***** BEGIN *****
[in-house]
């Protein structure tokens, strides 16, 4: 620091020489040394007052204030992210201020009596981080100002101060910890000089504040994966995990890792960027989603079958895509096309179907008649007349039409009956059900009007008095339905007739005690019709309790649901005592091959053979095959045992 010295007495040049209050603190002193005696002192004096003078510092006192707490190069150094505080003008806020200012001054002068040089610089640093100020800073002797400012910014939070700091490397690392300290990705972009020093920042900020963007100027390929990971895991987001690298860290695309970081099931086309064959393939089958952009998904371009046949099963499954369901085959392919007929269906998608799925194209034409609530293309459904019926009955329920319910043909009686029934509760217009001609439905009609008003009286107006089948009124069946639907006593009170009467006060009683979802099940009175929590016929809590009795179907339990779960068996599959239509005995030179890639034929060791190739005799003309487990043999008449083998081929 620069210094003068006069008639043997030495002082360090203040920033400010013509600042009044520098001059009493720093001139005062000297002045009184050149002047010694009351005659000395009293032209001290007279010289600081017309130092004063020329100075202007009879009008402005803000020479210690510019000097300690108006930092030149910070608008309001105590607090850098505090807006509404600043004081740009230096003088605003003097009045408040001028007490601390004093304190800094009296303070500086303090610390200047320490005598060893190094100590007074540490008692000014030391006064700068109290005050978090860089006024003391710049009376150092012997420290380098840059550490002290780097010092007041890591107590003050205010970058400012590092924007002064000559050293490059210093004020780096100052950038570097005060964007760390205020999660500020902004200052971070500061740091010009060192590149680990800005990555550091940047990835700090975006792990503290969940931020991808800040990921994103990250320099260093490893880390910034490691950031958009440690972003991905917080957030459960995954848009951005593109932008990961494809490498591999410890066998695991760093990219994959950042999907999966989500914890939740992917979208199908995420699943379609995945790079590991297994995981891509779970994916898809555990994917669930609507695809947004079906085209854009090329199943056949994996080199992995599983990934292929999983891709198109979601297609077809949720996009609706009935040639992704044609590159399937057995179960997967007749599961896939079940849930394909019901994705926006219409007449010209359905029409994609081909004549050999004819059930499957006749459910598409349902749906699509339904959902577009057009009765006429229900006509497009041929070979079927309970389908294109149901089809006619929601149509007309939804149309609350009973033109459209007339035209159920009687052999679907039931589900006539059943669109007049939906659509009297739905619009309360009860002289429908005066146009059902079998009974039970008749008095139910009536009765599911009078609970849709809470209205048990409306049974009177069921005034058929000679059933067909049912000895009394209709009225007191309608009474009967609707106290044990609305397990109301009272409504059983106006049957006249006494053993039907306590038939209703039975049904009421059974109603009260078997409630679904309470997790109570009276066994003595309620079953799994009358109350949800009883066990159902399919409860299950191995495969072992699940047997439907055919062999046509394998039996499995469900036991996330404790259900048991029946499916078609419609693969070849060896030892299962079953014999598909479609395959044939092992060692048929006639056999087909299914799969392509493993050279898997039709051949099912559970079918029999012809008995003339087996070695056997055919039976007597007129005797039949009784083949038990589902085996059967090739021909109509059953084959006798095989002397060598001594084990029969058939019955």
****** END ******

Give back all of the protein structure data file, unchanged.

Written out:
[in-house]
């Protein structure tokens, strides 16, 4: 620091020489040394007052204030992210201020009596981080100002101060910890000089504040994966995990890792960027989603079958895509096309179907008649007349039409009956059900009007008095339905007739005690019709309790649901005592091959053979095959045992 010295007495040049209050603190002193005696002192004096003078510092006192707490190069150094505080003008806020200012001054002068040089610089640093100020800073002797400012910014939070700091490397690392300290990705972009020093920042900020963007100027390929990971895991987001690298860290695309970081099931086309064959393939089958952009998904371009046949099963499954369901085959392919007929269906998608799925194209034409609530293309459904019926009955329920319910043909009686029934509760217009001609439905009609008003009286107006089948009124069946639907006593009170009467006060009683979802099940009175929590016929809590009795179907339990779960068996599959239509005995030179890639034929060791190739005799003309487990043999008449083998081929 620069210094003068006069008639043997030495002082360090203040920033400010013509600042009044520098001059009493720093001139005062000297002045009184050149002047010694009351005659000395009293032209001290007279010289600081017309130092004063020329100075202007009879009008402005803000020479210690510019000097300690108006930092030149910070608008309001105590607090850098505090807006509404600043004081740009230096003088605003003097009045408040001028007490601390004093304190800094009296303070500086303090610390200047320490005598060893190094100590007074540490008692000014030391006064700068109290005050978090860089006024003391710049009376150092012997420290380098840059550490002290780097010092007041890591107590003050205010970058400012590092924007002064000559050293490059210093004020780096100052950038570097005060964007760390205020999660500020902004200052971070500061740091010009060192590149680990800005990555550091940047990835700090975006792990503290969940931020991808800040990921994103990250320099260093490893880390910034490691950031958009440690972003991905917080957030459960995954848009951005593109932008990961494809490498591999410890066998695991760093990219994959950042999907999966989500914890939740992917979208199908995420699943379609995945790079590991297994995981891509779970994916898809555990994917669930609507695809947004079906085209854009090329199943056949994996080199992995599983990934292929999983891709198109979601297609077809949720996009609706009935040639992704044609590159399937057995179960997967007749599961896939079940849930394909019901994705926006219409007449010209359905029409994609081909004549050999004819059930499957006749459910598409349902749906699509339904959902577009057009009765006429229900006509497009041929070979079927309970389908294109149901089809006619929601149509007309939804149309609350009973033109459209007339035209159920009687052999679907039931589900006539059943669109007049939906659509009297739905619009309360009860002289429908005066146009059902079998009974039970008749008095139910009536009765599911009078609970849709809470209205048990409306049974009177069921005034058929000679059933067909049912000895009394209709009225007191309608009474009967609707106290044990609305397990109301009272409504059983106006049957006249006494053993039907306590038939209703039975049904009421059974109603009260078997409630679904309470997790109570009276066994003595309620079953799994009358109350949800009883066990159902399919409860299950191995495969072992699940047997439907055919062999046509394998039996499995469900036991996330404790259900048991029946499916078609419609693969070849060896030892299962079953014999598909479609395959044939092992060692048929006639056999087909299914799969392509493993050279898997039709051949099912559970079918029999012809008995003339087996070695056997055919039976007597007129005797039949009784083949038990589902085996059967090739021909109509059953084959006798095989002397060598001594084990029969058939019955």